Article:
• presage •
Part of Speech: Verb
Meaning: 1. To be an omen of, to portend, to indicate or point toward (figuratively). 2. To foretell, predict, forecast.
Notes: Today's Good Word is one with confusing accentuation. The noun, presage is pronounced [pre-sij] but accent on the verb in US English falls on the second syllable, following the pattern of words like object, survey, convert with similar noun-verb pairs. Beware.
In Play: This verb still has overtones of mysticism about it: "The shadow of the groundhog presaged six more weeks of bad weather and, possibly, a delay of spring". However, it may be used without those overtones to refer to a simple early indicator: "The cracks in the bridge presaged a short life for it and a major problem coming down the pike for commuters who use it to get to work."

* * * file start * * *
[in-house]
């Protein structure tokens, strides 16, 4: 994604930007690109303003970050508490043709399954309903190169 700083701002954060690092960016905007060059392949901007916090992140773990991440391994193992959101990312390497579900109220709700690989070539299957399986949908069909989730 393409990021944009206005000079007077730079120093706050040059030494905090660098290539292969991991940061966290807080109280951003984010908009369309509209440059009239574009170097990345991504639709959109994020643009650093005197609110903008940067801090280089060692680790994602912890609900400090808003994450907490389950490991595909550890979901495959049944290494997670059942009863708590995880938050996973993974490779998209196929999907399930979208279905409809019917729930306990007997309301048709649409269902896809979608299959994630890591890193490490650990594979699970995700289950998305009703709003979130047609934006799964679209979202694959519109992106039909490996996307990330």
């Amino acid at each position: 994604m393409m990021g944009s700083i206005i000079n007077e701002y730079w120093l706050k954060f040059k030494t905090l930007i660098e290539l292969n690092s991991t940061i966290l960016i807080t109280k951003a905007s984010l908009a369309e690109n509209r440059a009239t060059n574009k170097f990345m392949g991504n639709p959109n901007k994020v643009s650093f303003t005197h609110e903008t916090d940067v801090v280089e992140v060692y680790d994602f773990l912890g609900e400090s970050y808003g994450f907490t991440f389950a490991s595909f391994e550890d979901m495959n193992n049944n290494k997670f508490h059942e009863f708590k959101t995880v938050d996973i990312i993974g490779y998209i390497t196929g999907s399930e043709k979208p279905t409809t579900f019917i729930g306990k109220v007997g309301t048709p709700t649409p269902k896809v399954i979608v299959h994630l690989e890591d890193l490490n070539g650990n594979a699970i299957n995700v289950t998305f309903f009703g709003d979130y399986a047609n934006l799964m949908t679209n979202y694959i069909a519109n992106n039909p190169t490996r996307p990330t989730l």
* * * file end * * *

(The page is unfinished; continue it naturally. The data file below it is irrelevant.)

Word History: Today?s Good Word comes from Latin presagire "to perceive beforehand", made of pre- "before, ahead" + sagire "to perceive". The root of sagire is sag- "to seek". It turned up in Germanic languages in such forms as German suchen and English seek. We also find it in the English word forsake, with a meaning almost the antonym of "seek", "to abandon, give up on". The meaning of sake itself, "goal, purpose", in the phrase 'for the sake of', comes from the original sense of "that which is sought". When Latin allowed the meaning of this root to shift to "perceive", it left open the door for sagax, sagacis "keenly perceptive", which English made over into sagacious "very wise".
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